Researcher: Math anxiety changes children's brains
Second- and third-graders underwent brain scans while doing addition, subtraction problems
Brains function differently in children who have math anxiety than those who don't, Stanford University researchers have discovered.
Brain scans conducted while second- and third-grade students did addition and subtraction showed that those who feel scared about doing math had elevated activity in the amygdala, the main brain region associated with fear, researchers found. That in turn decreased activity in parts of the brain involved in problem-solving.
"The same part of the brain that responds to fearful situations, such as seeing a spider or a snake, also shows a heightened response in children with high math anxiety," said Vinod Menon, a research professor of psychiatry and behavioral sciences.
Menon's team performed functional magnetic resonance imaging brain scans on 46 second- and third graders with low and high math anxiety. Outside the MRI scanner, the children were assessed for math anxiety with a modified version of a standardized questionnaire for adults. The kids also took standardized intelligence and cognitive tests.
The results were published online March 20 in Psychological Science, a journal of the Association for Psychological Science.
While prior research has focused on behavioral aspects of math anxiety, Menon said he wants to find biological evidence of its existence.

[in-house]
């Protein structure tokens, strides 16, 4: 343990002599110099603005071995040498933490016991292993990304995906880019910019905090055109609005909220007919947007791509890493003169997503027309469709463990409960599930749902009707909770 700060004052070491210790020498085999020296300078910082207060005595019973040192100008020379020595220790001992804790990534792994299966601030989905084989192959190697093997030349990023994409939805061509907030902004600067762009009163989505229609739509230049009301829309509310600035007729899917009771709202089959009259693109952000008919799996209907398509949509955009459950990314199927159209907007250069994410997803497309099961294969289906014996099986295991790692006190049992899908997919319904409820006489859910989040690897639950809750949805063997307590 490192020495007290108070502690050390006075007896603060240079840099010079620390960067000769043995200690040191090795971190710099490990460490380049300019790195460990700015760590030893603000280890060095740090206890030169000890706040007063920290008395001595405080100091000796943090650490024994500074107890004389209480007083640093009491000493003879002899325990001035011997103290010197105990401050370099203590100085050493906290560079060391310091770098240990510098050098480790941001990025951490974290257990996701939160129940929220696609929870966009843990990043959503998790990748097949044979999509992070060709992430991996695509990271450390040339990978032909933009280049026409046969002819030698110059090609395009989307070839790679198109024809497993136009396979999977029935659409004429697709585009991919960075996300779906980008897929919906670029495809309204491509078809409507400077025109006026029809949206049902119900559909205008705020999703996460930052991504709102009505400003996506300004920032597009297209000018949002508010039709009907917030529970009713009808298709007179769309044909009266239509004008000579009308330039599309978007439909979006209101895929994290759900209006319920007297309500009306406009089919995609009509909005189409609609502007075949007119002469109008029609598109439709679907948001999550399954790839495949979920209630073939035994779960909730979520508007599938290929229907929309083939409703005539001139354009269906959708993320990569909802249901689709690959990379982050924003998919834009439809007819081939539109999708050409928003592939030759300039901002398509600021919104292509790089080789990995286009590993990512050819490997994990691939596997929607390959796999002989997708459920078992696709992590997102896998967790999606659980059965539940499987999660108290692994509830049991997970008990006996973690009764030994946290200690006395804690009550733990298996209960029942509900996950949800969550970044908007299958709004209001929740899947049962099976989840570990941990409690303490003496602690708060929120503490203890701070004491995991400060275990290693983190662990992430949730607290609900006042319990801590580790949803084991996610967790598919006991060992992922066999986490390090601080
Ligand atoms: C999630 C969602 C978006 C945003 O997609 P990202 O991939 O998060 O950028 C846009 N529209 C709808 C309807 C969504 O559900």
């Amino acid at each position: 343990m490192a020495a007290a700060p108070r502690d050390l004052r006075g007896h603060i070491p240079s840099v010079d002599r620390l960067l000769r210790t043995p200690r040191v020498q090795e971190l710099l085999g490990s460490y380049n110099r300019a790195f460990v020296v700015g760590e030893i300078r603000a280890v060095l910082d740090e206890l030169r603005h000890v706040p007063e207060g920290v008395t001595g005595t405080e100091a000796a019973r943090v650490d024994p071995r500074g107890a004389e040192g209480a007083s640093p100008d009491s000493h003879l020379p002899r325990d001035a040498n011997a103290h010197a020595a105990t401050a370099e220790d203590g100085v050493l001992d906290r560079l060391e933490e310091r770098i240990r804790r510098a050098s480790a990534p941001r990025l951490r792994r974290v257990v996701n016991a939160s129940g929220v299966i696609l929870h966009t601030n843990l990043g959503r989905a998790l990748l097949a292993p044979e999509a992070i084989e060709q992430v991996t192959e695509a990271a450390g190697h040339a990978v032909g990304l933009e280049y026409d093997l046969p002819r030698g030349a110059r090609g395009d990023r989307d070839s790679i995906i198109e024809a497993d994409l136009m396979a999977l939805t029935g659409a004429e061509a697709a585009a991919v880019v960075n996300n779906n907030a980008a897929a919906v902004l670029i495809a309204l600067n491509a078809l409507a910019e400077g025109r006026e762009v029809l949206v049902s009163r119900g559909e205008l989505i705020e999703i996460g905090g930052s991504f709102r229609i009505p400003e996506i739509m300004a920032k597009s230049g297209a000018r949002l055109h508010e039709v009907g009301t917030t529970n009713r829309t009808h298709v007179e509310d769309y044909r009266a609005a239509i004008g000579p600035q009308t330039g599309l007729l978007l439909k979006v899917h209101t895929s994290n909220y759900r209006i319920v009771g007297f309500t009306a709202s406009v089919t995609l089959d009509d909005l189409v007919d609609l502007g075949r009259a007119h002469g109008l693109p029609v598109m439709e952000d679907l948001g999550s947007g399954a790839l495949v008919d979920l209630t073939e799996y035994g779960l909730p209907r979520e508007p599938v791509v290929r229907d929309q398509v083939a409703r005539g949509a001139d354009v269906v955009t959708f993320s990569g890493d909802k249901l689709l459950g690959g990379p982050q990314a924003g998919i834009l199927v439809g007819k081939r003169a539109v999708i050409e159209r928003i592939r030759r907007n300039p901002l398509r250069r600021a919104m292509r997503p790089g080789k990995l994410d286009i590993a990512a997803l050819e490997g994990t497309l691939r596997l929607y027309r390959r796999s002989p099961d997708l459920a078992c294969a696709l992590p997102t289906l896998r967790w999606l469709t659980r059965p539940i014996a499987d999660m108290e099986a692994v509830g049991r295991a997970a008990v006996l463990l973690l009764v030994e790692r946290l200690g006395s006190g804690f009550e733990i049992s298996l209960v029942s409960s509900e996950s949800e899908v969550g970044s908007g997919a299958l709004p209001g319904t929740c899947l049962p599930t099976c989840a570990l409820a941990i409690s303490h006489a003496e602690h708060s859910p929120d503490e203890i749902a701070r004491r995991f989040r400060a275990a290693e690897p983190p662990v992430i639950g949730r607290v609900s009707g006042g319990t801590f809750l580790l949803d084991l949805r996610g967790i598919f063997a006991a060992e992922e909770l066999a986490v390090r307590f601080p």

Math anxiety is an under-studied phenomenon, he said.
"It's remarkable that, although the phenomena was first identified over 50 years back, nobody had bothered to ask how math anxiety manifests itself in terms of neural activity," Menon said.
Tests for math anxiety ask people about their emotional responses to situations and problems involving math. It is possible for someone to be good at math and still suffer from math anxiety, but over time such people tend to avoid advanced classes, limiting their career options, he said.
Math anxiety is neurobiologically similar to other kinds of anxiety or phobias.
"You cannot just wish it away as something that's unreal," Menon said. "Our findings validate math anxiety as a genuine type of stimulus- and situation-specific anxiety."
In the brain scans, children with high math anxiety showed heightened activity in the amygdala and also in a section of the hippocampus, a brain structure that helps form new memories. They also had decreased activity in several brain regions associated with working memory and numerical reasoning. Analysis showed the increased activity in the fear center was driving the reduced function in numerical information-processing regions of the brain, he said.
Children with high math anxiety were less accurate and significantly slower at solving math problems than children with low math anxiety, Menon said.
"The results are a significant step toward our understanding of brain function during math anxiety and will influence development of new academic interventions," said Victor Carrion, a pediatric psychiatrist at Lucile Packard Children's Hospital and an expert in anxiety in children, who was not involved in Menon's research.
The study was funded by grants from the National Institutes of Health and the National Science Foundation and was also supported by Stanford's Department of Psychiatry and Behavioral Sciences.
Menon's lab is seeking children ages 7 to 12 to participate in further research. More information is available at Stanford's "Math Brain" website, mathbrain.stanford.edu, or by contacting Leslie McNeil at firstname.lastname@example.org or 650-736-0128.
Staff Writer Chris Kenrick can be emailed at email@example.com.